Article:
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Staring at the sun

Dante and Beatrice

 ... almost
 all of that hemisphere was white-while ours
 was dark-when I saw Beatrice turn round
 and left, that she might see the sun; no eagle
 has ever stared so steadily at it.

            (Paradiso I, 44–48, trans. Mandelbaum)
Dante and Beatrice entering the sphere of the fixed stars
(Venice: Francesco Marcolini, 1544). CUL SSS.56.5


The Paradiso has often appealed less to the visual imagination of illustrators than Dante's graphic description of the tortures of the damned in the Inferno or of the souls in the Purgatorio. It was 1491 before it received its own cycle of illustration in a printed book—the beautiful Brescia edition of 1487 had woodcuts for all the cantos of the first two books, but only one for the Paradiso. In Vellutello's edition of 1544, however, the woodcuts for this part of the poem are especially fine.

Just as Hell and Purgatory can be mapped, so can the action of the Paradiso be located in terms of the medieval cosmology of Dante's day. Dante and Beatrice leave the Earthly Paradise at the top of Mount Purgatory and ascend to the stars, travelling through the nine concentric spheres of the visible heavens to the Empyrean, the invisible heaven of light and love, the home of the blessed and of God.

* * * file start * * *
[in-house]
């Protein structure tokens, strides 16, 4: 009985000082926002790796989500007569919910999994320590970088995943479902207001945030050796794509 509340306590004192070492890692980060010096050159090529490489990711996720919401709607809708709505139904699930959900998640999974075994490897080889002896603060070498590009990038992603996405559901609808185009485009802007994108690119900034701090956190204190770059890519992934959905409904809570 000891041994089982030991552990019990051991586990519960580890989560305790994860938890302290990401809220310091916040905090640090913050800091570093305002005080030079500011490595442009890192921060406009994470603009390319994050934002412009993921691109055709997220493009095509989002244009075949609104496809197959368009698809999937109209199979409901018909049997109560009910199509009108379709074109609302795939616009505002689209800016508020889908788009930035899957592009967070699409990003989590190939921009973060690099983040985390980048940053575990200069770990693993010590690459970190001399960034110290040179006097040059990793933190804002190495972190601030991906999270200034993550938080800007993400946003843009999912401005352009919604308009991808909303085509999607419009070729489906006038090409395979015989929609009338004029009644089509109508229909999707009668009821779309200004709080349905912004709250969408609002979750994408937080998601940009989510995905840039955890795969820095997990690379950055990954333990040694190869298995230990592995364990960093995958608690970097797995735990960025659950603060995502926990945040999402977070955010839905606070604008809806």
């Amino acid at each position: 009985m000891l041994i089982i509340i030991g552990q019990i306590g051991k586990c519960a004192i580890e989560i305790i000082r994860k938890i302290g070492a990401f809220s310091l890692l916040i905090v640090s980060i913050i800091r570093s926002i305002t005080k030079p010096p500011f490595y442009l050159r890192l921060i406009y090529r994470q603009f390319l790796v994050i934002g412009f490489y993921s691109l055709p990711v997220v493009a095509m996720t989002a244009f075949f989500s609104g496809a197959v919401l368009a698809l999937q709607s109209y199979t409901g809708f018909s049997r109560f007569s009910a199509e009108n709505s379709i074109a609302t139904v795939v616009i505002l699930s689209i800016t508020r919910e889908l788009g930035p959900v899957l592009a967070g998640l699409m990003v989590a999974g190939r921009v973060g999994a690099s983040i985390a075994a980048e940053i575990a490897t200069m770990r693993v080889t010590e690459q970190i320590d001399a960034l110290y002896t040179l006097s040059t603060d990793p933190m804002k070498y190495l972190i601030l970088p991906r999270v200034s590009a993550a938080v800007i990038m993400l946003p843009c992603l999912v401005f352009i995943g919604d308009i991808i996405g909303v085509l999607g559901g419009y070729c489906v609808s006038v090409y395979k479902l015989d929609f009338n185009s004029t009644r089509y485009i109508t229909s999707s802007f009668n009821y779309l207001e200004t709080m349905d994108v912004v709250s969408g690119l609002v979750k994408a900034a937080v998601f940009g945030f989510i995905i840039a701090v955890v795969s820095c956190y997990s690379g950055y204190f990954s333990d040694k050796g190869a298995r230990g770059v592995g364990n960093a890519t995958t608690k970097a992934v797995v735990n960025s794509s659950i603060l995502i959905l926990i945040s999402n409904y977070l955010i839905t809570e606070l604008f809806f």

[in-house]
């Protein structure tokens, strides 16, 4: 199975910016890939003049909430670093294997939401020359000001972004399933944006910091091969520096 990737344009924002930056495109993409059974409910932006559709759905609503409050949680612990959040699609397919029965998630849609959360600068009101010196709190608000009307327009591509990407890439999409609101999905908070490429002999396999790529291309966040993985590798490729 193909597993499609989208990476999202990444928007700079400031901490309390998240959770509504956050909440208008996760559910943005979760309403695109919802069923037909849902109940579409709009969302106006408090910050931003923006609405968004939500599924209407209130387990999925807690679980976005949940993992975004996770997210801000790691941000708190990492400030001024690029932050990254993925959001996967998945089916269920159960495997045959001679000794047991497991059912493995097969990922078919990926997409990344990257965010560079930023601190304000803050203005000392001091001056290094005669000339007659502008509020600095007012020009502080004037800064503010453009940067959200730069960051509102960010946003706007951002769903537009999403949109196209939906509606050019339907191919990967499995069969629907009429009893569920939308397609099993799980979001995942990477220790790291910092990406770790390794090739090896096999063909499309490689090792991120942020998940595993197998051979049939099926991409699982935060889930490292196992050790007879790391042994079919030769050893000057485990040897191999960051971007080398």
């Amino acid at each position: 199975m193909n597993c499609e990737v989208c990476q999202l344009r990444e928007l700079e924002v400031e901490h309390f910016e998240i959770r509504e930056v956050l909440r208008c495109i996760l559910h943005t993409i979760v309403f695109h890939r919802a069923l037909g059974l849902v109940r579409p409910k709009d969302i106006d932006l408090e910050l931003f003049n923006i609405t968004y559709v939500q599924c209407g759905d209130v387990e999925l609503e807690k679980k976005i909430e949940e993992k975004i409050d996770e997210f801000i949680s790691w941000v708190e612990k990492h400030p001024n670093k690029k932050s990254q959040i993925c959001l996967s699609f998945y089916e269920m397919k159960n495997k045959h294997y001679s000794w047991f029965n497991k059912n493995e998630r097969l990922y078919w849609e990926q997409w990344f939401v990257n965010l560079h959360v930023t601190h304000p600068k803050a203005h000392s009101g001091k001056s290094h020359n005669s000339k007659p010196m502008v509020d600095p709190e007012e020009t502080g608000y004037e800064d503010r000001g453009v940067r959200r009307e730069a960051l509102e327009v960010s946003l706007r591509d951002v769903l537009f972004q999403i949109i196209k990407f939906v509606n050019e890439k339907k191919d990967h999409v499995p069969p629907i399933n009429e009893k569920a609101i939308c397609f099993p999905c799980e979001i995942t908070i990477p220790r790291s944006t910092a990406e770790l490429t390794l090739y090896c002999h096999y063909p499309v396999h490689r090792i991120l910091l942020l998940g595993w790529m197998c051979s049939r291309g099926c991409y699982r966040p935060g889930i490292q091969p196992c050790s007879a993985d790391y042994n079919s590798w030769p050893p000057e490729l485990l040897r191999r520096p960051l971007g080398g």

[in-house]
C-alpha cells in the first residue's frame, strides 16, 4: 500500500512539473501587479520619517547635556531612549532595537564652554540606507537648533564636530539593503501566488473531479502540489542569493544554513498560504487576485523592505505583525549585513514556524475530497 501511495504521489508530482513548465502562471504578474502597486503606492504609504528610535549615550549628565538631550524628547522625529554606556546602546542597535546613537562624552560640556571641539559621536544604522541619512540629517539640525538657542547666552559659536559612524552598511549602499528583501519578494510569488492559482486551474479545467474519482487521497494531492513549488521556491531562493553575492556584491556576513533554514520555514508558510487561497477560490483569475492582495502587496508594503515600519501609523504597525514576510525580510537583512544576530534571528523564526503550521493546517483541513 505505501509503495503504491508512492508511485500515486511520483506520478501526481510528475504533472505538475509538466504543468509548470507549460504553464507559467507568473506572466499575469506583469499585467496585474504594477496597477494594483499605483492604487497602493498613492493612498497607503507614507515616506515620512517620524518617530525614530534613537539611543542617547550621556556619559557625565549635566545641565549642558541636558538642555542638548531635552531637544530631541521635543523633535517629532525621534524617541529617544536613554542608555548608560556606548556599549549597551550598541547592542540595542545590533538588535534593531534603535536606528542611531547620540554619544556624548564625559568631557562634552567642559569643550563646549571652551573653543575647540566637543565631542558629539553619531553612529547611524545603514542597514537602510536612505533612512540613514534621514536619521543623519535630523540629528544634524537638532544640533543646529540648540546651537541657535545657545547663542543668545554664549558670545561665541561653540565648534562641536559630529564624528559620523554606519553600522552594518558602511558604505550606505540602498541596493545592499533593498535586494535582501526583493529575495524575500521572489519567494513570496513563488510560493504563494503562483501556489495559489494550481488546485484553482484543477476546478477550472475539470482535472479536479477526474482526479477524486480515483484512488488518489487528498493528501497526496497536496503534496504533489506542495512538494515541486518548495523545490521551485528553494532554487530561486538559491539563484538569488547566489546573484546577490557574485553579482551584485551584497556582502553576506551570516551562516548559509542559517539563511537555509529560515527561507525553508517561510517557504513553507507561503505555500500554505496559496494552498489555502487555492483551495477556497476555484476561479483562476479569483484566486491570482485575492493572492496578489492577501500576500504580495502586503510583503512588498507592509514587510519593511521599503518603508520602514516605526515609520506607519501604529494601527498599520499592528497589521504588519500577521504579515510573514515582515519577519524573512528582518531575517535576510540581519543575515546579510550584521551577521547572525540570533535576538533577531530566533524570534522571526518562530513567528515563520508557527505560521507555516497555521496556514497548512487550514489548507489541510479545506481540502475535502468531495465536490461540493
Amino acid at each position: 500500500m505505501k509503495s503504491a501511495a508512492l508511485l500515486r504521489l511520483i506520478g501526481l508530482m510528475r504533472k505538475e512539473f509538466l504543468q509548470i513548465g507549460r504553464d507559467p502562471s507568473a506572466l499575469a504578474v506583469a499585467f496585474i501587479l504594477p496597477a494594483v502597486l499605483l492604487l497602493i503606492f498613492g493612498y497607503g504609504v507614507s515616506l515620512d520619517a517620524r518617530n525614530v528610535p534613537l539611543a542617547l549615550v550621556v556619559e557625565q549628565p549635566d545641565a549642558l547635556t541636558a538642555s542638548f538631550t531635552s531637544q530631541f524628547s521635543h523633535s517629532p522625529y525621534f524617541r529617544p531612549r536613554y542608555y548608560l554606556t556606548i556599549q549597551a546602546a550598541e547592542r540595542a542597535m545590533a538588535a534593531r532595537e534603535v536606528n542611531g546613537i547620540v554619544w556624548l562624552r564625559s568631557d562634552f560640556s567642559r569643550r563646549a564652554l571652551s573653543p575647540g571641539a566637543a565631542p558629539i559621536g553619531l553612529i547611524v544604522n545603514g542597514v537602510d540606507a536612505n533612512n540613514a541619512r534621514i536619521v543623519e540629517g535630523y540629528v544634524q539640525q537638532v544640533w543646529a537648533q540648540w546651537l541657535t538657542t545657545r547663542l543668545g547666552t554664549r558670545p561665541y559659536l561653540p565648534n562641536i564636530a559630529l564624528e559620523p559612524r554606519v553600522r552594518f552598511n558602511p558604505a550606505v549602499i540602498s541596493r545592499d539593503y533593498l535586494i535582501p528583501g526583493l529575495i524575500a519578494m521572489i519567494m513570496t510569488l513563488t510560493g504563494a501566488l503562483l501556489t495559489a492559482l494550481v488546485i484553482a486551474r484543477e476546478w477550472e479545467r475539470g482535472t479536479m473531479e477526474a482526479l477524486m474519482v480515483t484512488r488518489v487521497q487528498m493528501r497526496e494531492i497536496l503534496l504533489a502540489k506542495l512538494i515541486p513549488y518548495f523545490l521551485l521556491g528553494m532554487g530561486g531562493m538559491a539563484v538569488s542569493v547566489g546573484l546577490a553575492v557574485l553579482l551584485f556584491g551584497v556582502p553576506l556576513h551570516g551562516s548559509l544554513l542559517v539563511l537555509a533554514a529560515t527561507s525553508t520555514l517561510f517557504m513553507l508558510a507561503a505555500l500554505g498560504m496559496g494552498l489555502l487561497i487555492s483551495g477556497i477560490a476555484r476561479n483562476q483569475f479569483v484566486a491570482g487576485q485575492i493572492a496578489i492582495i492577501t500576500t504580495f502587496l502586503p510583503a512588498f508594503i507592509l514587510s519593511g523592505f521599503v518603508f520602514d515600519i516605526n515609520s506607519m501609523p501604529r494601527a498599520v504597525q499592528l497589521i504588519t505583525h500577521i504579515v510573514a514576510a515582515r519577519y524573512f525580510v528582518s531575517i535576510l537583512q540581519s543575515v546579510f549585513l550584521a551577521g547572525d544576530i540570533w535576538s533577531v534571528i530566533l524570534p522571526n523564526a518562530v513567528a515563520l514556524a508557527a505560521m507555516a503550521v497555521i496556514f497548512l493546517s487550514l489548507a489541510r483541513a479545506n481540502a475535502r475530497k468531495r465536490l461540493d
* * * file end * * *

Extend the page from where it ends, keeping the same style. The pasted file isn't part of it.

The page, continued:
Woodcut illustrating Paradiso II
Frontispiece to Paradiso
Frontispiece to Paradiso (Venice: Francesco Marcolini, 1544). CUL SSS.56.5 [this image not on display]
Woodcut illustrating Paradiso II (Venice: Petrus de Plasiis, Cremonensis, 1491). CUL SSS.10.1 [item not on display]
Beatrice and Dante
Beatrice and Dante conversing with Saint Peter and Saint James, Paradiso XXV (Venice: Francesco Marcolini, 1544). CUL SSS.56.5 [this image not on display]